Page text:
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Aaron It Out Down Under

Last year, Aaron Baddeley captured Australia's most prestigious event; however, he didn't get to collect the $180,000 first-place check. This year, $250,000 is on offer for the winner of the Holden Australian Open, and Baddeley can now legally pocket the cash.
Baddeley, who won the Australian Open as an 18-year-old amateur in 1999, fired his second-straight 3-under-par 69 Friday to tie New Zealand's Greg Turner for the halfway lead in Melbourne.
At 6-under-par, Baddeley and Turner are two shots clear of Australian Scott Laycock. Five players share fourth place at 3-under, including Robert Allenby, Nick Faldo and Greg Norman. American Matt Kuchar, who is making his professional debut this week, followed up his opening 69 with a second-round 75 to fall to even par for the tournament.
Friday, Baddeley was almost as flawless as the weather. Now 19 years old, and playing in just his second event as a professional, Baddeley carded four birdies to just one bogey to move to the top of the leaderboard.
'I hit a couple of errant tee shots, but my iron play was pretty solid and I putted well again,' Baddeley said. 'I was working hard on my game in the gym, and I knew it was only a matter of time before something happened and I started shooting some (low) scores.'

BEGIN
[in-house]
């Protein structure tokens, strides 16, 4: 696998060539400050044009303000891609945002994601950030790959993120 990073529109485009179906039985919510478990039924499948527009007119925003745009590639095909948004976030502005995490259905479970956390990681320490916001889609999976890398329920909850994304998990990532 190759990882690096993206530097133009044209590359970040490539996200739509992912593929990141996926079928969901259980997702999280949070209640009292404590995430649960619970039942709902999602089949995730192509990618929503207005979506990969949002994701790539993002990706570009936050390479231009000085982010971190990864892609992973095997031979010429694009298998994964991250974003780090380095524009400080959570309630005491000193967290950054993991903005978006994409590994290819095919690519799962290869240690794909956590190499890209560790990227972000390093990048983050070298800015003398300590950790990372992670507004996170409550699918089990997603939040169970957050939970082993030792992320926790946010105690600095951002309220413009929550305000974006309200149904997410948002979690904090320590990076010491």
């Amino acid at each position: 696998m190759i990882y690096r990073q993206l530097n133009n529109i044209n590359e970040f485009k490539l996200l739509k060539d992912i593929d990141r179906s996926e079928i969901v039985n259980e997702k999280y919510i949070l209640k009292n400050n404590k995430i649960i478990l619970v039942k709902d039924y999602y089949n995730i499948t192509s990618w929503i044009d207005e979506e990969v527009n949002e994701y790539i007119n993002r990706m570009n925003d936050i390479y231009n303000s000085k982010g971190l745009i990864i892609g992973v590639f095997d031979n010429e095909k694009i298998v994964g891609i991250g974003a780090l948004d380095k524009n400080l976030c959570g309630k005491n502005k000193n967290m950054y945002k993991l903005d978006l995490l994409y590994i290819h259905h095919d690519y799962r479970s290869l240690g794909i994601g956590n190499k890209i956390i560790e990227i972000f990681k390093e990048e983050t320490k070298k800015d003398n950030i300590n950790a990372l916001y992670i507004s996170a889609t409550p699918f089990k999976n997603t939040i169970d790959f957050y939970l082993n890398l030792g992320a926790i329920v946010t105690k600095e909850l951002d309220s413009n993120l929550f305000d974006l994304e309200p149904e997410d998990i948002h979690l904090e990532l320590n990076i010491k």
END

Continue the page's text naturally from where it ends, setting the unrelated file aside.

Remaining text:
If Baddeley is to hoist the trophy come Sunday, he'll have to fend off his mentor for the second consecutive year. Five-time Aussie Open champion Norman just missed out on the title last year. Now, he's once again in position to tie Jack Nicklaus' record of six Australian Open championships.
'I feel comfortable with the position I'm in for the weekend. I played well and feel good,' said Norman.
At 3-under-par, Norman is tied with first-round co-leader Peter O'Malley, who shot 73 in the second round. O'Malley opened in 68 to tie Turner for the day-one lead. Turner remains at the top following a Friday 70. The 37-year-old Kiwi has won four times on the European Tour. He says the current crop of young pros is quite different from when he started.
'When I came up you spent most of the time chasing tail and getting drunk,' said Turner. 'They work out, they are fit, they don't drink, they've got nutritionists and psychologists and coaches.'
The cutline fell at 4-over-par. Two-time major winner Mark O'Meara failed to qualify for weekend play. The '98 Masters and British Open champion carded rounds of 76-74 for a 6-over-par total.